Stanford Study: Swapping Meat For Plant-Based Alternatives Reduces Cardiovascular Risk Factors

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A new study by researchers at the Stanford University School of Medicine has found that swapping out animal meat for plant-based meat alternatives can help lower some cardiovascular risk factors. The findings defend plant-based meat substitutes developed by food tech brands against suggestions that these novel products are less healthy than conventional meat. 

Published last week in the American Journal of Clinical Nutrition, the new Stanford study reveals that ditching animal proteins for plant-based meat could lead to a drop in LDL cholesterol and reduce levels of TMAO in adults. The small-scale research, called the “swap meat study”, involved 36 participants over 16 weeks, and there were no other dietary interventions except swapping between animal and plant proteins.

High levels of LDL cholesterol, often known as “bad” cholesterol, is associated with increased risk of coronary heart disease, chest pain and heart attack, while elevated TMAO levels is linked to atherosclerotic vascular diseases and increased risk of adverse cardiovascular events. 

The participants were split into two groups. Half of the cohort ate at least two servings of plant-based meats per week, while the other ate at least two servings of animal meat (a combination of beef, pork and chicken) per week. After an 8-week period, the two groups crossed over and swapped dietary interventions. 

On average, participants’ “bad” cholesterol levels dropped 10.8 milligrams per decilitre when on the plant-based meat diet. TMAO levels were also lower when the participants ate plant-based meat, while sodium and blood pressure levels remained largely the same throughout

Source: Kroger

“For the participants who had the plant-based diet first, during which they ate no meat, we basically made them vegetarians, and in so doing, may have inadvertently blunted their ability to make TMAO,” said Dr. Christopher Gardner, professor of medicine at the Stanford Prevention Research Center and lead researcher of the research. 

“Whether this type of approach could be used as a strategy for decreasing cardiovascular disease risk remains to be seen.”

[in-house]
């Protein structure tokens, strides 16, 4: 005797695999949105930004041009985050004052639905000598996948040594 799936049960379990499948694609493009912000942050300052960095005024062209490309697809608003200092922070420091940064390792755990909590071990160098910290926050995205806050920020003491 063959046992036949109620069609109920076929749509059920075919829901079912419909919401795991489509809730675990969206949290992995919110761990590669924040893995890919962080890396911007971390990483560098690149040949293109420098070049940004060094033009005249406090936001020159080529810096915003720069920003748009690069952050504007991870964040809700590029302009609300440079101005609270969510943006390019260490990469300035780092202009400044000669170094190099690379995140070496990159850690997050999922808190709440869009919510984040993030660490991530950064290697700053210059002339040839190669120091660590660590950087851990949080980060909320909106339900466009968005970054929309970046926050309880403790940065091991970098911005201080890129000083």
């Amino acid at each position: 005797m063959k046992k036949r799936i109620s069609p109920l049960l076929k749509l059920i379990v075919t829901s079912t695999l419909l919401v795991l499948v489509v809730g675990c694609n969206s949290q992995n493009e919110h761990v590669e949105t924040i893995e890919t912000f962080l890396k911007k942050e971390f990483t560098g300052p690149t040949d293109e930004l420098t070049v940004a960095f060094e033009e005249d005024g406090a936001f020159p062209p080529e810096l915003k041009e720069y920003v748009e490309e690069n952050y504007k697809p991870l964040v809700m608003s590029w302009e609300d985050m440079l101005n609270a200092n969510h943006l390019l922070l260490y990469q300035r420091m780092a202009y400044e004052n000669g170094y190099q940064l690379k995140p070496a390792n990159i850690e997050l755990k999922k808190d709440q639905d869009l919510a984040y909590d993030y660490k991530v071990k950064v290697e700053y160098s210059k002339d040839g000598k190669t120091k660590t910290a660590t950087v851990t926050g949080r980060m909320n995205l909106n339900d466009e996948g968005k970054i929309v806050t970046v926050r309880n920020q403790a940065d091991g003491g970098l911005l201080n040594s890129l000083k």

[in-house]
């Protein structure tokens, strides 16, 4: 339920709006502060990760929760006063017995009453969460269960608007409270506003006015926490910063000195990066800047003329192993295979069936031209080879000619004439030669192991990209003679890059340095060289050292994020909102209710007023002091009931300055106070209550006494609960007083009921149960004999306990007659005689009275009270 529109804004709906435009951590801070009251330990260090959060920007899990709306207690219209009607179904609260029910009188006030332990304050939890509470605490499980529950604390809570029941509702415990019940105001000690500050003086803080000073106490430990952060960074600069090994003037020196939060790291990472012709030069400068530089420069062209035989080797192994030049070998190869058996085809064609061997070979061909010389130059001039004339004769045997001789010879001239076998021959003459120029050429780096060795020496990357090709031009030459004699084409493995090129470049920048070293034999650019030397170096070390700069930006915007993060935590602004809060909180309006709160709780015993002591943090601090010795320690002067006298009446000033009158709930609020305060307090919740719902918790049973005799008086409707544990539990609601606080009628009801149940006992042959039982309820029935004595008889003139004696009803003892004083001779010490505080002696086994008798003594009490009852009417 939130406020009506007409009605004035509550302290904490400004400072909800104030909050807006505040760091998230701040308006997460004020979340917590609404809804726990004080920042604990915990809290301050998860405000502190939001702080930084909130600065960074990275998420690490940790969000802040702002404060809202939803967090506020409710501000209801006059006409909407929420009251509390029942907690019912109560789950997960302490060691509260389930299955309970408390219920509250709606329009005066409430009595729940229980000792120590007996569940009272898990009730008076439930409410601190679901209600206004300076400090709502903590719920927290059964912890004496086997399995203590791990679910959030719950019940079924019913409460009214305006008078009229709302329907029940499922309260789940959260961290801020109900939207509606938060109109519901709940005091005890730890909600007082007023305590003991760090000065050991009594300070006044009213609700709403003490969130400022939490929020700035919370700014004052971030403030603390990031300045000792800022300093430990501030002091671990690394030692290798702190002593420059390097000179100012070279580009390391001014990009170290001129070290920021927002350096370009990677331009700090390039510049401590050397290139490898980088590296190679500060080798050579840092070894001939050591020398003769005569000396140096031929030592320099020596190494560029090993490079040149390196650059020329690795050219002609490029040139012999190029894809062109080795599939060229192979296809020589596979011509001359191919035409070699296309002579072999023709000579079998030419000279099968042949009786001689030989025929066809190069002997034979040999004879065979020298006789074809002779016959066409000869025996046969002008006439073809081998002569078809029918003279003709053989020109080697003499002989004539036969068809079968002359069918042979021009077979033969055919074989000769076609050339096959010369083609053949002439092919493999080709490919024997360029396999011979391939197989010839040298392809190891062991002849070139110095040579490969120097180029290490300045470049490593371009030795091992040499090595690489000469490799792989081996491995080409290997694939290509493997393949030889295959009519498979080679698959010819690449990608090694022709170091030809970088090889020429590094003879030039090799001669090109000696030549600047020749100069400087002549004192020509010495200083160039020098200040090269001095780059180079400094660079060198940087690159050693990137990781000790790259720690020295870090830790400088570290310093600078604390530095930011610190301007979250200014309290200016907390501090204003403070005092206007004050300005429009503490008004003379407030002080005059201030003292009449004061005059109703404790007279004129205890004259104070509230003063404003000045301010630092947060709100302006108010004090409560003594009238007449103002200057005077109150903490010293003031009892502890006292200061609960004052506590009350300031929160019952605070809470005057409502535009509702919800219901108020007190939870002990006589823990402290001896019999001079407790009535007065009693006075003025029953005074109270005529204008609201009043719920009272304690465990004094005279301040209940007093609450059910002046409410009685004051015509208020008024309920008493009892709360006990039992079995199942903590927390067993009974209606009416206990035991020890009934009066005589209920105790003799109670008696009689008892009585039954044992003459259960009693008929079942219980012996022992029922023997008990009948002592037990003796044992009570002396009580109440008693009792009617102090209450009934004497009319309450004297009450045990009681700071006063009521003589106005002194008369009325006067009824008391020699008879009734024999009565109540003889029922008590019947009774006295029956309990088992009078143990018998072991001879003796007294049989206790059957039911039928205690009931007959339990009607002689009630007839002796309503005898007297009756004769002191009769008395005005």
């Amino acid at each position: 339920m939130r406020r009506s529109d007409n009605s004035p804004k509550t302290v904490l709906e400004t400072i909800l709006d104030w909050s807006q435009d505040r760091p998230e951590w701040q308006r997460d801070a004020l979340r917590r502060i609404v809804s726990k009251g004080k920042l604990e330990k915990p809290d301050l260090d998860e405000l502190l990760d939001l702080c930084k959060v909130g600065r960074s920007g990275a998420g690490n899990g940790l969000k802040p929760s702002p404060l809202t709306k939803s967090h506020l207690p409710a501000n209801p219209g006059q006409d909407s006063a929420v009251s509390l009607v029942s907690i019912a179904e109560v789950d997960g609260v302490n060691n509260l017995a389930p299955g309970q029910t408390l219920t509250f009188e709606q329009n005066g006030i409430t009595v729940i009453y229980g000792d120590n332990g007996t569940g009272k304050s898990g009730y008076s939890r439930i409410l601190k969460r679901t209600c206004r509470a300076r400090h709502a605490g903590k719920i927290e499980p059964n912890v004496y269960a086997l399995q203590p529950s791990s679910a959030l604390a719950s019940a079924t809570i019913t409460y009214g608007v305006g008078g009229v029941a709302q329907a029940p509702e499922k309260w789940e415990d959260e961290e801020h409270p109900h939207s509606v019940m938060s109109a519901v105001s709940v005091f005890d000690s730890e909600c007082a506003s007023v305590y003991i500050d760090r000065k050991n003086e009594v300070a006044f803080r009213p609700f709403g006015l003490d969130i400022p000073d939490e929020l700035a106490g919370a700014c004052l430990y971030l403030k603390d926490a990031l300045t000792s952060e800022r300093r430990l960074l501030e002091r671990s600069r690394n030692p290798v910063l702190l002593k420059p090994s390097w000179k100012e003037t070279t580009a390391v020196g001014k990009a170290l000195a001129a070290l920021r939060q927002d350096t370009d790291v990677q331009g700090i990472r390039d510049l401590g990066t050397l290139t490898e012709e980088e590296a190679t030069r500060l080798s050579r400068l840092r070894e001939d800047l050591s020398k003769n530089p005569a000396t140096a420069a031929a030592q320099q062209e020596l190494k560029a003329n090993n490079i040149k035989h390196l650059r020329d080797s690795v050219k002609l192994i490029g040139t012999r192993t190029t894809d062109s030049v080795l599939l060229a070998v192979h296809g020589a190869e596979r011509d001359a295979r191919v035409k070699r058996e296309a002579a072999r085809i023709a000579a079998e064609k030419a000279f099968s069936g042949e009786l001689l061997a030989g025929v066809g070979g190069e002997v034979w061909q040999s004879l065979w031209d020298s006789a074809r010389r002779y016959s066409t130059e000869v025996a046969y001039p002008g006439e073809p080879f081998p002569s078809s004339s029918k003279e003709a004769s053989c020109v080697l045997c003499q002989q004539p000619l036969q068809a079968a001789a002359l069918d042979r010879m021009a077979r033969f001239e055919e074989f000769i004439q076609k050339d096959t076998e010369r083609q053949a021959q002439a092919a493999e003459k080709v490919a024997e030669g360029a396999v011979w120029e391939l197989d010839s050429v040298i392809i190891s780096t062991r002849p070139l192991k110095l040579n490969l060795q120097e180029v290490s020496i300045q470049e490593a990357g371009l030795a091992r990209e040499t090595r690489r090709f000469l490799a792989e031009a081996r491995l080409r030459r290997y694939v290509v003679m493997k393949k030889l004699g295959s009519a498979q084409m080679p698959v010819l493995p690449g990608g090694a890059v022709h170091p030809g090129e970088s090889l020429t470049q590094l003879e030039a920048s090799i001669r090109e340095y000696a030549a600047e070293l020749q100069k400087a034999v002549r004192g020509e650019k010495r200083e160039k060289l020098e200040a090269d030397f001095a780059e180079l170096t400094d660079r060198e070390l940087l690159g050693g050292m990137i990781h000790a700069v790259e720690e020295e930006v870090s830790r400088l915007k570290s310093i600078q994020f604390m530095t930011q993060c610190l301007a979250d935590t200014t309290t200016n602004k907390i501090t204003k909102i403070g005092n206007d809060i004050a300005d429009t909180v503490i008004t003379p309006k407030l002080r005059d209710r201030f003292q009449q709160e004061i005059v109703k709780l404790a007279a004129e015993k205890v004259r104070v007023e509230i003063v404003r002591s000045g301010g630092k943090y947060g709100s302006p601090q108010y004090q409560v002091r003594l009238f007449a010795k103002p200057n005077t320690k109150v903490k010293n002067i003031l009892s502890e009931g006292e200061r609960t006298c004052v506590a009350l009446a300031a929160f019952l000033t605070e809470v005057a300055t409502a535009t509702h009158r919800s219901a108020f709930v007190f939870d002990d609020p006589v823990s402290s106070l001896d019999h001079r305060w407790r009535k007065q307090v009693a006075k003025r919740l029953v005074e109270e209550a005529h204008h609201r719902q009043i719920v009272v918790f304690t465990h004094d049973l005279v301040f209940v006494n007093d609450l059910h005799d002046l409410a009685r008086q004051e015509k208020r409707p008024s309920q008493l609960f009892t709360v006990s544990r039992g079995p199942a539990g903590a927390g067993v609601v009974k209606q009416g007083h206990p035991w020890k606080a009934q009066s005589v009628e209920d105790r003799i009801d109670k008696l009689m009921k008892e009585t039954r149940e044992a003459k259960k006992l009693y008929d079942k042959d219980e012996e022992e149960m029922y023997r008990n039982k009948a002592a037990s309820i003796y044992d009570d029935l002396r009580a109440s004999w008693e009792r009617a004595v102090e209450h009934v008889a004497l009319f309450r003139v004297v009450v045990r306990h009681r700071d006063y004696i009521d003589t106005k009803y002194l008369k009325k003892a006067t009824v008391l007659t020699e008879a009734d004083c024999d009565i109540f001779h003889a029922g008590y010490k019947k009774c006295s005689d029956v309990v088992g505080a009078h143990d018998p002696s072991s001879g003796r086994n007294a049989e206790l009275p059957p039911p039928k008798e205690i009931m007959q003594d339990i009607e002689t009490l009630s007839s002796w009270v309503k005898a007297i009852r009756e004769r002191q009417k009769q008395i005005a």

The study was funded by plant-based food tech Beyond Meat and the National Institutes of Health. Beyond Meat was not involved with the research design, conduct or data analysis, the latter of which was conducted by the Quantitative Sciences Unit to eradicate bias.

These findings are particularly relevant for health conscious consumers who may have previously been deterred from opting for novel plant-based meats due to the belief that these products are less healthful than conventional animal proteins. While plant-based substitutes have been able to communicate its sustainability benefits compared to traditional meats, many food tech brands have had less success convincing skeptics about the health advantages of their products amid the backlash against its processed nature and ingredients such as saturated fat-rich coconut oil. 

Source: Impossible Foods

Other studies so far have shown that switching to plant whole food proteins, such as beans, legumes, grains and seeds, have been linked to a lower risk of death from a number of chronic illnesses. 

In July, researchers from Tehran University found that diets high in plant protein was associated with a reduced risk of developing diabetes, heart disease and stroke. Meanwhile, regularly consuming red meat and other animal proteins is associated with several health problems and higher mortality rate from all causes. 

It supports the results of another recent study, conducted by the National Cancer Institute in the U.S., which found an “inverse association” between higher consumption of plant-based foods and heart disease mortality rates. The most prominent inverse associations were recorded in the replacement of eggs and red meat with pulses and grains. 

Lead image courtesy of Beyond Meat.


  • Sally Ho

    Sally Ho is Green Queen's former resident writer and lead reporter. Passionate about the environment, social issues and health, she is always looking into the latest climate stories in Hong Kong and beyond. A long-time vegan, she also hopes to promote healthy and plant-based lifestyle choices in Asia. Sally has a background in Politics and International Relations from her studies at the London School of Economics and Political Science.

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